By CHARLES MOI
A SENIOR doctor has urged the Government to upgrade birth units in rural health facilities and to equip them properly.
Head of Obstetrics and Gynaecology at PNG’s School of Medicine Professor Glen Mola said the Government’s plan to address maternal and newborn deaths by making it compulsory for women to give birth in proper health facilities needed to be carefully thought through.
He said it was important that Prime Minister Peter O’Neill discussed such issues more with local maternity care professionals to help strategise the goal of supervised births to reduce maternal and infant deaths.
“There are about 260,000 births every year in PNG,” Mola told The National via email.
“Of these, about 104,000 women come to health facilities to have a professionally supervised birth.
“But this also means that 156,000 women deliver their babies in their villages without professional assistance.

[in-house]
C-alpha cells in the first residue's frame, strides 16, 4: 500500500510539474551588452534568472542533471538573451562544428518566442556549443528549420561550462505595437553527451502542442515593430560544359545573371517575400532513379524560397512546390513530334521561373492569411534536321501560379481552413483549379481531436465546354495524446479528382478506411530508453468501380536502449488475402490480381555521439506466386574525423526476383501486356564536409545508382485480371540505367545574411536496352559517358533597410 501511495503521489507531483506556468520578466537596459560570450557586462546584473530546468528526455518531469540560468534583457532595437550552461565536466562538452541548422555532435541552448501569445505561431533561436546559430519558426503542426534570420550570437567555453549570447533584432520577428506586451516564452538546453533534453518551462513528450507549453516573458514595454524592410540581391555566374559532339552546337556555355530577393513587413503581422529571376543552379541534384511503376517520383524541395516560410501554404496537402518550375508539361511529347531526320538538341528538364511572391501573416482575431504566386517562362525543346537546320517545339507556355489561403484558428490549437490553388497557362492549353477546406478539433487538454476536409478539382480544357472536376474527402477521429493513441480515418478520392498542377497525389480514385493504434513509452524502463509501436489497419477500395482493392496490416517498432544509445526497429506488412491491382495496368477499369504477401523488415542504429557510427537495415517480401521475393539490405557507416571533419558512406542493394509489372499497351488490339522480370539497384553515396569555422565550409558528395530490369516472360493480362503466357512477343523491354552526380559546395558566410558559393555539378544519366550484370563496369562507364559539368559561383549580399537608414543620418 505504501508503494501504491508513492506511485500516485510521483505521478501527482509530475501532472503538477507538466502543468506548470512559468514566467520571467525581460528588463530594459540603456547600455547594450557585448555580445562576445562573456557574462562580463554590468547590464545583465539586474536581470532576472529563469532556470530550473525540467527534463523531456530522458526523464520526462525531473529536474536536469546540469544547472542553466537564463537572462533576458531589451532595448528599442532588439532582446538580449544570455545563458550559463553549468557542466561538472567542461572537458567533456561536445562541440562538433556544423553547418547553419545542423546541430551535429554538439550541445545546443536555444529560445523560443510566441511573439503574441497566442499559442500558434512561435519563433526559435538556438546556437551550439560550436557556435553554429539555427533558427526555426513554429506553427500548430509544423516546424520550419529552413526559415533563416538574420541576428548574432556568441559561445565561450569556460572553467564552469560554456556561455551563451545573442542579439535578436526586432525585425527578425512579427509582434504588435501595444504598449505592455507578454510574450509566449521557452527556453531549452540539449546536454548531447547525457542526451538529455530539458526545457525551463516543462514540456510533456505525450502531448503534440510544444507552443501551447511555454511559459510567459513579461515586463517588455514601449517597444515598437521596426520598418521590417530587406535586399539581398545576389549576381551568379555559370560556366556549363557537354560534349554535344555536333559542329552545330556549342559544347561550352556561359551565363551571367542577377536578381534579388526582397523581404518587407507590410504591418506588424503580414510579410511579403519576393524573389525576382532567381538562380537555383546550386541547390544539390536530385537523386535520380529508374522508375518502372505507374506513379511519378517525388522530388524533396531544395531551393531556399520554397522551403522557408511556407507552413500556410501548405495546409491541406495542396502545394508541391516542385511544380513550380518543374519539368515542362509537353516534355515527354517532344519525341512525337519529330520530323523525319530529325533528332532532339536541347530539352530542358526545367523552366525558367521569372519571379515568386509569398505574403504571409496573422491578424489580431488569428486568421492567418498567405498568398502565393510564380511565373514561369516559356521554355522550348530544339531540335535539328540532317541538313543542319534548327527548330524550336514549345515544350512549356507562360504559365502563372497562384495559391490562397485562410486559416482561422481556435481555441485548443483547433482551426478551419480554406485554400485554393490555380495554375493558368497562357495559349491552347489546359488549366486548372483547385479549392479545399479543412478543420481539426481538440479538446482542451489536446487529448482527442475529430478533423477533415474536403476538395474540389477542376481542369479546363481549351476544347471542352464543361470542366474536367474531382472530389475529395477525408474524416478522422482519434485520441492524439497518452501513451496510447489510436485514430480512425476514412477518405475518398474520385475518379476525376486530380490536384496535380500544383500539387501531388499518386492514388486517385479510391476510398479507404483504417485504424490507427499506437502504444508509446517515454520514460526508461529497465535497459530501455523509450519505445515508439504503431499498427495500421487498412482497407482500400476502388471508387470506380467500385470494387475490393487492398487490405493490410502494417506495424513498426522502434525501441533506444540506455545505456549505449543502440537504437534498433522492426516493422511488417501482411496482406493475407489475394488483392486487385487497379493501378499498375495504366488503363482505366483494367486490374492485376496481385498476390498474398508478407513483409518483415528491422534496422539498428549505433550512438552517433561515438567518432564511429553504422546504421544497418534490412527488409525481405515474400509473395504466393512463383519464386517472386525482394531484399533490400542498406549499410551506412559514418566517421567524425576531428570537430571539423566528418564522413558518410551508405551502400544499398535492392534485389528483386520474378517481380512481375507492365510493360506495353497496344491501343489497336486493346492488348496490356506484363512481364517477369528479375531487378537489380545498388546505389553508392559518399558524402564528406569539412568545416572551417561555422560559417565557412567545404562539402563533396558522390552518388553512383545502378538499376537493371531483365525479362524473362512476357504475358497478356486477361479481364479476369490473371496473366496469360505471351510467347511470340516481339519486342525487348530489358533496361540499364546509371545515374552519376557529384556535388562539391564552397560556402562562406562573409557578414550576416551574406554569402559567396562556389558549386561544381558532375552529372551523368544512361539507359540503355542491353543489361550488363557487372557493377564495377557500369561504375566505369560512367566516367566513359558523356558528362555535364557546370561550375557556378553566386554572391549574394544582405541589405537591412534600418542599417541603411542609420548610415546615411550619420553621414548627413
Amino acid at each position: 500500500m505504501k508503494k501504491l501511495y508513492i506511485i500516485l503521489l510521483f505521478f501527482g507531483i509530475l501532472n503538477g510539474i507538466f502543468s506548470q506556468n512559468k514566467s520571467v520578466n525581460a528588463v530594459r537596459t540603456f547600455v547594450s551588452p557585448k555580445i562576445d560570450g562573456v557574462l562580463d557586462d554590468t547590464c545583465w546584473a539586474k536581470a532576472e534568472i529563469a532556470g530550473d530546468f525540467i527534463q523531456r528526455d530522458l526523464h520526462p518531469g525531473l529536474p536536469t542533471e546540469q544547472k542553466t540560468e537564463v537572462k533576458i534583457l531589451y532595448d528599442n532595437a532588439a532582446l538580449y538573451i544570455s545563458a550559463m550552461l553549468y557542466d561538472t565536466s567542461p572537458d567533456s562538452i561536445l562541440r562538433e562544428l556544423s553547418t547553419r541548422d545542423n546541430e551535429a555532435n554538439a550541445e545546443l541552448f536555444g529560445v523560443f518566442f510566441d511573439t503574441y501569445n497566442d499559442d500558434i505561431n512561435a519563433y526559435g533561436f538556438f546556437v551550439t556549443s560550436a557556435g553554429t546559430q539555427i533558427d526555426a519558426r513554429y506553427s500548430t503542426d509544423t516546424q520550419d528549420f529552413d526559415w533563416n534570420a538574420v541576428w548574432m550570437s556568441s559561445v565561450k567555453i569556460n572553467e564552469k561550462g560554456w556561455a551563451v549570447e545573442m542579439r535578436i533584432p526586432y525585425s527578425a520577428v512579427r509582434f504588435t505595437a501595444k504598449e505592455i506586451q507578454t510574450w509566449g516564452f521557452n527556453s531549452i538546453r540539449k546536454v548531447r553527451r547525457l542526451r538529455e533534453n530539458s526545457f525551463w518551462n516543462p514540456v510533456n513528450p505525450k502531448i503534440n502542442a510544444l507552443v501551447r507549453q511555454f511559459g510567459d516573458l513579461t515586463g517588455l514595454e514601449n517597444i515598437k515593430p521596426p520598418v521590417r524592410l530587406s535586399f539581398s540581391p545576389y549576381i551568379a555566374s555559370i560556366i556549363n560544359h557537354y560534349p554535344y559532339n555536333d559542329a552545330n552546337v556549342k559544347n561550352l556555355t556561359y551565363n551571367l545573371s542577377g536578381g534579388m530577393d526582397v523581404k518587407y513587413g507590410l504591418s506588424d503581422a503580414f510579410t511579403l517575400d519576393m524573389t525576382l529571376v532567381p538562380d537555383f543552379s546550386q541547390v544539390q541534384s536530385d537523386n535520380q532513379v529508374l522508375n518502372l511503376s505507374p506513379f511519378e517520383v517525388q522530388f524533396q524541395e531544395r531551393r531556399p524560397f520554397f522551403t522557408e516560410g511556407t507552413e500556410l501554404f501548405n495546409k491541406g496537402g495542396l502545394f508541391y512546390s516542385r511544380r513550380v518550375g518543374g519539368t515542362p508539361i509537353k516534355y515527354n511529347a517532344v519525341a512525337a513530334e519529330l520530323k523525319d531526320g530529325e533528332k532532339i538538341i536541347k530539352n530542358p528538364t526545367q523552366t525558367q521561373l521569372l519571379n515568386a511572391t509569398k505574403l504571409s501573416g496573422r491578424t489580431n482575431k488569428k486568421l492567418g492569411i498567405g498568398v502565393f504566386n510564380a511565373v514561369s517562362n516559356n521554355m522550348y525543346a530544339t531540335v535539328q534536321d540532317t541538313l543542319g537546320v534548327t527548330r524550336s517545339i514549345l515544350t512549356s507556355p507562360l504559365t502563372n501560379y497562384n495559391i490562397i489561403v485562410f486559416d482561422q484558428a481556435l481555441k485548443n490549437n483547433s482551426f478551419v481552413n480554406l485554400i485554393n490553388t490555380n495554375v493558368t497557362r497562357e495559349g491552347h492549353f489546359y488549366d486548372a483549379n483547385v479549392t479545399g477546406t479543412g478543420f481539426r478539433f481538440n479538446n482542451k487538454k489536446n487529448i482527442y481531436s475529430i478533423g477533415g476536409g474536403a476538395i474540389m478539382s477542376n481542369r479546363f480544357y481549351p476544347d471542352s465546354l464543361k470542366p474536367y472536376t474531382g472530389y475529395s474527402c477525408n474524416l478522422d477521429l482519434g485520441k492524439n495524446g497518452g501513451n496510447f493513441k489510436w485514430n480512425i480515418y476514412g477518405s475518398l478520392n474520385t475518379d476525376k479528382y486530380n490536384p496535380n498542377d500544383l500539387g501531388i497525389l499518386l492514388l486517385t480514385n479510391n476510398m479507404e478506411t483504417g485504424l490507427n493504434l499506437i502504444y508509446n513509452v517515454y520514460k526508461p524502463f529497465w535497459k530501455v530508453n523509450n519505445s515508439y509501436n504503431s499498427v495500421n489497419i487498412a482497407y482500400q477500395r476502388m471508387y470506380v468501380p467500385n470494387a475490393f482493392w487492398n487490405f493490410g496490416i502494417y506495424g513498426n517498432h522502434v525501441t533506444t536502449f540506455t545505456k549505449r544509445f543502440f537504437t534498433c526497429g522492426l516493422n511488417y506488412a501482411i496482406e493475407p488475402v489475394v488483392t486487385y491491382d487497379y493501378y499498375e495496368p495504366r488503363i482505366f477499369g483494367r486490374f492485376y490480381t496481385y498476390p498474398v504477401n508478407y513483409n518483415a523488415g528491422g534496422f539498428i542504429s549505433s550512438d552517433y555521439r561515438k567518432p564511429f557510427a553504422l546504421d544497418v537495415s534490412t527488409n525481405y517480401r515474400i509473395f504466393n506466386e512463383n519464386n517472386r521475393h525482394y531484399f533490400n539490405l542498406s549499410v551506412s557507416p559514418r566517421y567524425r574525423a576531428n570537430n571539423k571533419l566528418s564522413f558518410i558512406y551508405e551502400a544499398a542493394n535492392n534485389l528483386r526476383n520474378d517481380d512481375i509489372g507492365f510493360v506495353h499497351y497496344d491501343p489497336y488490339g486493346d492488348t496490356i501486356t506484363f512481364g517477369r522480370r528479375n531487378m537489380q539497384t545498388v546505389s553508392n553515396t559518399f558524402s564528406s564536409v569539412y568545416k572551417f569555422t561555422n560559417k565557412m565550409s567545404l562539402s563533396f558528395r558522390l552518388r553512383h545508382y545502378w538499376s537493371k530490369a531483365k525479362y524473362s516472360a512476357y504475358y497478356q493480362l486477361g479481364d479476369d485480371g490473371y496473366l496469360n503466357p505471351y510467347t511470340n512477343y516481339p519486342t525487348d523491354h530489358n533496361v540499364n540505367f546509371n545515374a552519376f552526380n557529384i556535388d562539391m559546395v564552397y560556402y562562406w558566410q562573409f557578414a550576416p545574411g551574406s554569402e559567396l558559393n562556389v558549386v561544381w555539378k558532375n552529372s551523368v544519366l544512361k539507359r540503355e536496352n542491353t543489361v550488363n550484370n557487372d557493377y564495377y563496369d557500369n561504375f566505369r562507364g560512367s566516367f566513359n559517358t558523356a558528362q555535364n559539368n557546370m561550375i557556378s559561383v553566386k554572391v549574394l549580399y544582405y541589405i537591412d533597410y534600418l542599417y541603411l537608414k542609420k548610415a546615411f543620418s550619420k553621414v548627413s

“If we are to reduce the risk of maternal and newborn deaths, the parts of the health system that the prime minister says he is planning to bring the women for supervised births in (urban) hospitals are already overstretched and many are unable to cope with the numbers.”
Mola said the Government should up-skill community health workers and nurses to provide quality birth care for women in rural health facilities.
He said more doctors, nurses, midwives and community health workers should be trained to provide quality healthcare for the expanded rural health service to enable the majority of women to access supervised care close to their villages.
Mola explained that all these required massive capital expenditure in health manpower training and upgrading.
By CHARLES MOI